Arduino displays

LCD character Display

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Liquid crystal displays, LCD screens, are one of the most common ways for a gadget to speak to us. They come in many different shapes, sizes, colors and prices. It is a common and reliable technology. It is no surprise that the Arduino makes it super easy to connect to them with a build-in library that provides several capabilities, and several modes of operation.

In general, we can distinguish LCD screens in two categories: character and TFT screens.

Character screens are those that limit their display to show character icons only.  You can write and manipulate characters in rows and columns. Here’s an example: [show LCD character screen image]. Their sizes (in terms of characters), vary, but most common are those with 2 lines, each fitting 16 characters, or the half one at 2 lines by 8 characters.

TFT LCD screens, on the other hand, provide you with an array of pixels on which you can draw whatever shape you like. You can draw text, of course, or  circles, boxes, lines and triangles, so the information you display to the user can be a lot richer.

In this lecture I will show you how to use a
character LCD screen, and in a later lecture
we’ll look at the TFT screen.

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Demo 1: quick start guide to the parallel LCD
character screen

In this first demo, I’ll show you how to connect an LCD screen to your Arduino. There are two ways to make this connection: parallel and serial.

With a parallel connection, we connect each of the screen’s data pins to an individual digital pin on the Arduino. The LCD screen I’ll be using is an 8-bit device, meaning that each message from the Arduino is made up of 8 bits. This LCD screen has one pin for each bit, so, this kind of connection will occupy 8
out of 13 digital pins on my Arduino Uno. Not much left to connect other devices,
right?

Lucky enough, this LCD screen has a 4 bit mode. Using this mode, enables us to only connect 4 out of the 8 data pins. Communication will be a bit slower since
we will need to transmit the full 8 bits over two cycles, but the difference is hardly noticeable for most applications. I also mentioned a serial connection mode, right? Yes, with serial communication the LCD screen only needs one pin to be connected to the Arduino, and all 8 bits will be transmitted through that single pin. You need some additional hardware for this to work, so I am going to prepare a special lecture for this topic.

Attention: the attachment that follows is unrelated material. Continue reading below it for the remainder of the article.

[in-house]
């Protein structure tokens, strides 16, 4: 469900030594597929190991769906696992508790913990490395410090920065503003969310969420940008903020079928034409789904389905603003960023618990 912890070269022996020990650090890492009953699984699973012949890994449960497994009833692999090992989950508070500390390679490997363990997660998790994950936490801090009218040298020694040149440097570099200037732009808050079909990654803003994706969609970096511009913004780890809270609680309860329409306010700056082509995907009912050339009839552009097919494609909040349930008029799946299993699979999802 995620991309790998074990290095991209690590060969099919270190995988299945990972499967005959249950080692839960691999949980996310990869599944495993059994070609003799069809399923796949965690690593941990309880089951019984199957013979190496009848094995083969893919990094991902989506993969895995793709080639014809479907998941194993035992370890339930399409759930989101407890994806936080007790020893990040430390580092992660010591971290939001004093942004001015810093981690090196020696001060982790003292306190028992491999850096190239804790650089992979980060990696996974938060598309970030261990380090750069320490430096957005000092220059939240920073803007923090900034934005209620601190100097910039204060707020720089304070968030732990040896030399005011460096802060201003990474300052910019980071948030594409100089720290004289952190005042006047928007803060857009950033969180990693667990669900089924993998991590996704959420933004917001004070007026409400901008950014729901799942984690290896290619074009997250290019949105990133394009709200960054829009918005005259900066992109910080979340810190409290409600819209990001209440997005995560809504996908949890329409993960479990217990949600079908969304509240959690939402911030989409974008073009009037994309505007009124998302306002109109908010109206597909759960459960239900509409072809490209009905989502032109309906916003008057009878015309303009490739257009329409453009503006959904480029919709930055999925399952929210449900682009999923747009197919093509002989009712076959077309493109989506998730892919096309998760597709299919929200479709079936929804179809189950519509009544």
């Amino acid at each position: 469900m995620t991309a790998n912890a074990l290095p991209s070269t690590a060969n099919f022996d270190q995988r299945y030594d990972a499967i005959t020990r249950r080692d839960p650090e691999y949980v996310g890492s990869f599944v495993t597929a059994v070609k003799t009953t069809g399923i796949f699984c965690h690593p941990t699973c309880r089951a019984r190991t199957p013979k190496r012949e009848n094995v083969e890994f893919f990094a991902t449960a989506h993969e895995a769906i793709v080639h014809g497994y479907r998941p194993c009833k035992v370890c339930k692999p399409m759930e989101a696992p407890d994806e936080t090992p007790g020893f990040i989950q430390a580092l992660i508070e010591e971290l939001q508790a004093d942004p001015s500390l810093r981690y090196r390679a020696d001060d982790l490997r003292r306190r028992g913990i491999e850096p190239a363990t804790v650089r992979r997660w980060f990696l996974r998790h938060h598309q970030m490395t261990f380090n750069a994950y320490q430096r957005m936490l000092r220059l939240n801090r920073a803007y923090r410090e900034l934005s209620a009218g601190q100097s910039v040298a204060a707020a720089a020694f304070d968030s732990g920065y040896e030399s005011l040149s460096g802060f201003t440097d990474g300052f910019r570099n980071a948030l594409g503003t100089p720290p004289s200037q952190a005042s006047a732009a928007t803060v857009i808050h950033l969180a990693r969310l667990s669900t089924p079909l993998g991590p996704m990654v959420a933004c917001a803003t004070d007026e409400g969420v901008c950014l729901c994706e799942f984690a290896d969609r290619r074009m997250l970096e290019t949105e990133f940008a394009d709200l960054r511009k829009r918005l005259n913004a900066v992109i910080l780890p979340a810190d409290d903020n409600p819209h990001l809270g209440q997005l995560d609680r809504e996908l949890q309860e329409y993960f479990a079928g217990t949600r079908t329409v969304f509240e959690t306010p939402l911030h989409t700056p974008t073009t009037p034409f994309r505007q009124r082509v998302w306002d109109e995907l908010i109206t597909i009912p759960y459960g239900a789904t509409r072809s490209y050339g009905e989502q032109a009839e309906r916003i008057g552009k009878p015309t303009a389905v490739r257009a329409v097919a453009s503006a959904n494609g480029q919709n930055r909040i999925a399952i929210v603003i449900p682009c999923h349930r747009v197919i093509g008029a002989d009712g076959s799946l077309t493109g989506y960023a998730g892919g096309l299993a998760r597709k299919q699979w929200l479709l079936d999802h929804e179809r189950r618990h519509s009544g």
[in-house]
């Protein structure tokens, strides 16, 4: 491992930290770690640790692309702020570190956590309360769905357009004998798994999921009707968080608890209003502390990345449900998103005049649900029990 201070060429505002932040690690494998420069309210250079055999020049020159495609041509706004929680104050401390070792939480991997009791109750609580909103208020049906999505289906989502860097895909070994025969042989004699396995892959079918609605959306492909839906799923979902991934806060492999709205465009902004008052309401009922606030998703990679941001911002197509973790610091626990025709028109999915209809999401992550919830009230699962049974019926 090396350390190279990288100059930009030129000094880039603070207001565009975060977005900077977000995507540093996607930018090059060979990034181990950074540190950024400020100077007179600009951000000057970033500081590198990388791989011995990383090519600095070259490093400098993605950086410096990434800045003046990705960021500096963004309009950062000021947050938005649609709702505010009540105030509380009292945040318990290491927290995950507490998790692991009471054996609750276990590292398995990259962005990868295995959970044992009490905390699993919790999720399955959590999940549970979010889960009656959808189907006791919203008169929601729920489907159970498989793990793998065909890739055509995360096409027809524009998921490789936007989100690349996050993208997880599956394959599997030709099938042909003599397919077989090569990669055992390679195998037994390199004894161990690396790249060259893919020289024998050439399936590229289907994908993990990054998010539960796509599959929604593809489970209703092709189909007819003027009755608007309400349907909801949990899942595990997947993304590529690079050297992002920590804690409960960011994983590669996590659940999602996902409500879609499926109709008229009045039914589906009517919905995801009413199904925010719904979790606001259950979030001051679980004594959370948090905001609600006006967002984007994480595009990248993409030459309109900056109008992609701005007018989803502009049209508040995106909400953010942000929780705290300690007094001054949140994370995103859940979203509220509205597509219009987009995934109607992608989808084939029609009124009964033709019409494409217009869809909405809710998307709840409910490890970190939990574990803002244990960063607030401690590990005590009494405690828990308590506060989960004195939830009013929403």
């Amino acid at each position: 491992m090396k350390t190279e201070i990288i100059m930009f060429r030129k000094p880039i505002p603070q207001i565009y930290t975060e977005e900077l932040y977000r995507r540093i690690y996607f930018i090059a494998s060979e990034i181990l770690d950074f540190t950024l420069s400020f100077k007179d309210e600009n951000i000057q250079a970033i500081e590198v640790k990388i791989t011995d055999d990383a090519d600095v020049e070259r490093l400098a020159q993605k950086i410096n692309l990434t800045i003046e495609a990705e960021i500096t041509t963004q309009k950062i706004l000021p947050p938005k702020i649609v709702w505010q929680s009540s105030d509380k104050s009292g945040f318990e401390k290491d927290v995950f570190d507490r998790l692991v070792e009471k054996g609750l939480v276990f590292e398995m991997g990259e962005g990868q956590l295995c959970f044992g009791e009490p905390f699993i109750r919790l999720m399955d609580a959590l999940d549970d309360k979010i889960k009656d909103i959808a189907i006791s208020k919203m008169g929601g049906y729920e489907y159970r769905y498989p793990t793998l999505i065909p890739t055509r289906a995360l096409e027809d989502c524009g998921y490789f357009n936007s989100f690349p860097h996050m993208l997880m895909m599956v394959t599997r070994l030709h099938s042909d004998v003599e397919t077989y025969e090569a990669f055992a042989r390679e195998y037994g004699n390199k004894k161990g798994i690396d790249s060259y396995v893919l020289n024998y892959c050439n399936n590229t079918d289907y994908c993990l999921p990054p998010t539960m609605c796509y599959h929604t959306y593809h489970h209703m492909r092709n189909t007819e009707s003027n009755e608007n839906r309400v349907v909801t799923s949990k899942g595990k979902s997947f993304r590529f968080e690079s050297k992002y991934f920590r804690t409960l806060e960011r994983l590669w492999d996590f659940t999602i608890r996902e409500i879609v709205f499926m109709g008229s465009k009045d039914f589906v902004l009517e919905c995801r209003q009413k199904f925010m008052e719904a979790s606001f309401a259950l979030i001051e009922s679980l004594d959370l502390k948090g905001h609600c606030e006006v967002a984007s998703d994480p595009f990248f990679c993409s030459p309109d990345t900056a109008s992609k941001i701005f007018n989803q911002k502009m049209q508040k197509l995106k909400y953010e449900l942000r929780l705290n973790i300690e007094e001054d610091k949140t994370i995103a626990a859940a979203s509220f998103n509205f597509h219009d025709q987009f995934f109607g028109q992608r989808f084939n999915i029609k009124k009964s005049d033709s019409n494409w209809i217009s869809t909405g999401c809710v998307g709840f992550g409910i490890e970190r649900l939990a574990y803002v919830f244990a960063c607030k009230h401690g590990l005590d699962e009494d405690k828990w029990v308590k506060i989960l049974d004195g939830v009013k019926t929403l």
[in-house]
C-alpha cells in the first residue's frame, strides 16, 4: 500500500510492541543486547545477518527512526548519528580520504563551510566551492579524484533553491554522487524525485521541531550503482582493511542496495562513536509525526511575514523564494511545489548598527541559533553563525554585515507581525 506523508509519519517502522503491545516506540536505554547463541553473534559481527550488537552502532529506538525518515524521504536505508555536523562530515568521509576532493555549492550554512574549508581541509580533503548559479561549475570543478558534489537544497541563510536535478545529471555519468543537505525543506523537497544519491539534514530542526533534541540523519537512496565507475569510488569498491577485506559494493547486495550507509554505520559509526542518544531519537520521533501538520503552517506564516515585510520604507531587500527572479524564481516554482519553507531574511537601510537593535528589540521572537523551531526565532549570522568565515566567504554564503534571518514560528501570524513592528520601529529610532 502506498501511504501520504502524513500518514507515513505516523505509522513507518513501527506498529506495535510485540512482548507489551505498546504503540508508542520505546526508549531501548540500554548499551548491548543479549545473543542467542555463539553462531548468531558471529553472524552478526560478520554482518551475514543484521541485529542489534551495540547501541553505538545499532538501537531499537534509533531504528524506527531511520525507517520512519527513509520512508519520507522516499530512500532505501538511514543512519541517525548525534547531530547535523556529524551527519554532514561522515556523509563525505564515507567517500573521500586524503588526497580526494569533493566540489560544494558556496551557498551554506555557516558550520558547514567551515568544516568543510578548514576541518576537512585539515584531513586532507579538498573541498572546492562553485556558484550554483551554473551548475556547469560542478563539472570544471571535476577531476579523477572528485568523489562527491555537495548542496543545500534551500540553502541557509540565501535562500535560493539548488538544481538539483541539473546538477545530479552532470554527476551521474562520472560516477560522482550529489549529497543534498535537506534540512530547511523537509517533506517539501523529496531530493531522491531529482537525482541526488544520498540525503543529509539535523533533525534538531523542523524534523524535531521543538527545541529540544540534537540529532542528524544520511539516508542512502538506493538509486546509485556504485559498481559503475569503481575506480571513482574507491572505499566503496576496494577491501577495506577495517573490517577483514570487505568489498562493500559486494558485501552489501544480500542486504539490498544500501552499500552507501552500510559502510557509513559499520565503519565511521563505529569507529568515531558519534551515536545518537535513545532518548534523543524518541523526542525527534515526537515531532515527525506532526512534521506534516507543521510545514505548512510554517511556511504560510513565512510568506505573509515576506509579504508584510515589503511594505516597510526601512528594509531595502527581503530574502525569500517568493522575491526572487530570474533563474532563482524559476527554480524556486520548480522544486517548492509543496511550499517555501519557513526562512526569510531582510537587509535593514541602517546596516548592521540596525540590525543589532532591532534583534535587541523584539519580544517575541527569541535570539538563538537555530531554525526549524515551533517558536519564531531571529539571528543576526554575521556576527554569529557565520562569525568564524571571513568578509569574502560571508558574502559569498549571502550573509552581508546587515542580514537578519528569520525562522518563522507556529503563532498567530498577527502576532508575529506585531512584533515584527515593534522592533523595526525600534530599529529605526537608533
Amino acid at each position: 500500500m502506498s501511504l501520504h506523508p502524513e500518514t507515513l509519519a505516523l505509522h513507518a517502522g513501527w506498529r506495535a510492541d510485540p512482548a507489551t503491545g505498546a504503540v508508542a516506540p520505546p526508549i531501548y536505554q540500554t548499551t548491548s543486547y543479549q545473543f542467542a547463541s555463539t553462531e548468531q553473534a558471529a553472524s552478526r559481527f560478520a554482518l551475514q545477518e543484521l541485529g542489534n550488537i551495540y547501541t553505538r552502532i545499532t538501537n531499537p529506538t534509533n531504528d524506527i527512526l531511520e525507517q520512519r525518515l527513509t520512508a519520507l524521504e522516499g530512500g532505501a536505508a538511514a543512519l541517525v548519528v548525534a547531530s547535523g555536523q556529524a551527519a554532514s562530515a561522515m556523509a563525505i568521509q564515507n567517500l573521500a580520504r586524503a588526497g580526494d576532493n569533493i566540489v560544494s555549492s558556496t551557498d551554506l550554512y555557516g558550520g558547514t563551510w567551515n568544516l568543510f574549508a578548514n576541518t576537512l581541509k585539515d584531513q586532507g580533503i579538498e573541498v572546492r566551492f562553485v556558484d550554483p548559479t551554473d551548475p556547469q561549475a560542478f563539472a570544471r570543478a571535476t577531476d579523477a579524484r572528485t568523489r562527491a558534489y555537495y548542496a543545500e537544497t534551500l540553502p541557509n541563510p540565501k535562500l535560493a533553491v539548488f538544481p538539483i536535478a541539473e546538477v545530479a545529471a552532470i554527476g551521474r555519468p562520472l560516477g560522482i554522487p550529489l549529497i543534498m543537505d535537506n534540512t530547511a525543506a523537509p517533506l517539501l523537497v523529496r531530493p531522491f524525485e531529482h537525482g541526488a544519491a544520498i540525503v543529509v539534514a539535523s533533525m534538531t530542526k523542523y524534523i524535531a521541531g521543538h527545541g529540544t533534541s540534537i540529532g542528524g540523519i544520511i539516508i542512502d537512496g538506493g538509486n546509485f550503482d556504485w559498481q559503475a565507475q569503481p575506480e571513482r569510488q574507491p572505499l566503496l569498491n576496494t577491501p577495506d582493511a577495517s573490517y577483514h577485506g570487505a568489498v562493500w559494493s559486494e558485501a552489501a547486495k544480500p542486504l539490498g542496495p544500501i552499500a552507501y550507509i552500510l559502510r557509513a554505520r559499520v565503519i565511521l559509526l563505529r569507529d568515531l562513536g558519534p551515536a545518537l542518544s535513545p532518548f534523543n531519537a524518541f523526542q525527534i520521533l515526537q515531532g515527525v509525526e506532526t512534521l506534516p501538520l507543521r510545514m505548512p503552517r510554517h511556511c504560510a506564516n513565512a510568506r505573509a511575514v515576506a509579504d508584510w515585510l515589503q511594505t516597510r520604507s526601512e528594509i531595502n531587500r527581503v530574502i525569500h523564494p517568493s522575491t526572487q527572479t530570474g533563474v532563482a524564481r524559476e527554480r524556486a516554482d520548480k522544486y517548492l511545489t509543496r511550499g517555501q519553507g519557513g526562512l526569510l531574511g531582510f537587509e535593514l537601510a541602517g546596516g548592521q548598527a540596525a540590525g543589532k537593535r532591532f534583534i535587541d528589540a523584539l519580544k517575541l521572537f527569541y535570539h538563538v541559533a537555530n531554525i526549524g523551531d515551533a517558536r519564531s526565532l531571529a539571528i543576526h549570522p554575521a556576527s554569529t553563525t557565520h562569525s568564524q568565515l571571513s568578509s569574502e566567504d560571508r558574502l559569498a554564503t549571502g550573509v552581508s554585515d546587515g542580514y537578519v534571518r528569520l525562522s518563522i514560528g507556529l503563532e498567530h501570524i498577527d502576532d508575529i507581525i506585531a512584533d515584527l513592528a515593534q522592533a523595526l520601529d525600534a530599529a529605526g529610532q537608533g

Let’s move ahead and have a look at the
circuit.

In this schematic, the first pin from the left of the LCD is number one, and the last on the right is 16.
The green wires represent the 4 data lines. From the LCD screen, pins D4, D5, D6, D7, connect to Arduino digital pins 5, 4, 3, 2 respectively.
LCD pin 1 goes to ground, and pin 2 go to +5V. These two supply power to the display.
The potentiometer is used to control the contrast. Plug the middle pin of the potentiometer to LCD pin 3, and the other two to power and ground, as we have done in the past.
[Show assembly and sketch video]

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Tech Explorations Arduino intermediate level

Done with the basics? Looking for more advanced topics?

Arduino Step by Step Getting Serious is our comprehensive Arduino course for people ready to go to the next level.

Learn about Wifi, BLE and radio, motors (servo, DC and stepper motors with various controllers), LCD, OLED and TFT screens with buttons and touch interfaces, control large loads like relays and lights, and much much MUCH more.


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The LCD screen (parallel wiring)
The LCD screen (single data wire)
TFT LCD screen
The Seven Segment Display
128x64 OLED

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